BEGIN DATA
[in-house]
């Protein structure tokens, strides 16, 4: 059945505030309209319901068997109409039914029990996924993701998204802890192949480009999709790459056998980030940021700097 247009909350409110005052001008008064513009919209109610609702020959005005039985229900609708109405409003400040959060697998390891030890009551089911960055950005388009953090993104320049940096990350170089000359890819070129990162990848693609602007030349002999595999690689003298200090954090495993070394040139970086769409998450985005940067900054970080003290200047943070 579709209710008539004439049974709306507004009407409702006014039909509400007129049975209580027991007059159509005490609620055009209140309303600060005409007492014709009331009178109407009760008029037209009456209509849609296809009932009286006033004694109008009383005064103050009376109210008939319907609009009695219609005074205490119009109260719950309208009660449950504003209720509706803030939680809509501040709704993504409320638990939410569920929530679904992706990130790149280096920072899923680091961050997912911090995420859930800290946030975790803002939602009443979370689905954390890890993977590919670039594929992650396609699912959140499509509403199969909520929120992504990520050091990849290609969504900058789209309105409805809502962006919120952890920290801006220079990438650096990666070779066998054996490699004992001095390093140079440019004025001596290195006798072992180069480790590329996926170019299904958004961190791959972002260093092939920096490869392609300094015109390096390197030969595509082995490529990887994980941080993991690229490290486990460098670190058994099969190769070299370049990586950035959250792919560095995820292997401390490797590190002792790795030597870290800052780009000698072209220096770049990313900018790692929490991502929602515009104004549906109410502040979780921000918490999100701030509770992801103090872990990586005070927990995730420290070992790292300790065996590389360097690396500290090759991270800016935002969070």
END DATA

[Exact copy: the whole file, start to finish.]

[in-house]
């Protein structure tokens, strides 16, 4: 059945505030309209319901068997109409039914029990996924993701998204802890192949480009999709790459056998980030940021700097 247009909350409110005052001008008064513009919209109610609702020959005005039985229900609708109405409003400040959060697998390891030890009551089911960055950005388009953090993104320049940096990350170089000359890819070129990162990848693609602007030349002999595999690689003298200090954090495993070394040139970086769409998450985005940067900054970080003290200047943070 579709209710008539004439049974709306507004009407409702006014039909509400007129049975209580027991007059159509005490609620055009209140309303600060005409007492014709009331009178109407009760008029037209009456209509849609296809009932009286006033004694109008009383005064103050009376109210008939319907609009009695219609005074205490119009109260719950309208009660449950504003209720509706803030939680809509501040709704993504409320638990939410569920929530679904992706990130790149280096920072899923680091961050997912911090995420859930800290946030975790803002939602009443979370689905954390890890993977590919670039594929992650396609699912959140499509509403199969909520929120992504990520050091990849290609969504900058789209309105409805809502962006919120952890920290801006220079990438650096990666070779066998054996490699004992001095390093140079440019004025001596290195006798072992180069480790590329996926170019299904958004961190791959972002260093092939920096490869392609300094015109390096390197030969595509082995490529990887994980941080993991690229490290486990460098670190058994099969190769070299370049990586950035959250792919560095995820292997401390490797590190002792790795030597870290800052780009000698072209220096770049990313900018790692929490991502929602515009104004549906109410502040979780921000918490999100701030509770992801103090872990990586005070927990995730420290070992790292300790065996590389360097690396500290090759991270800016935002969070």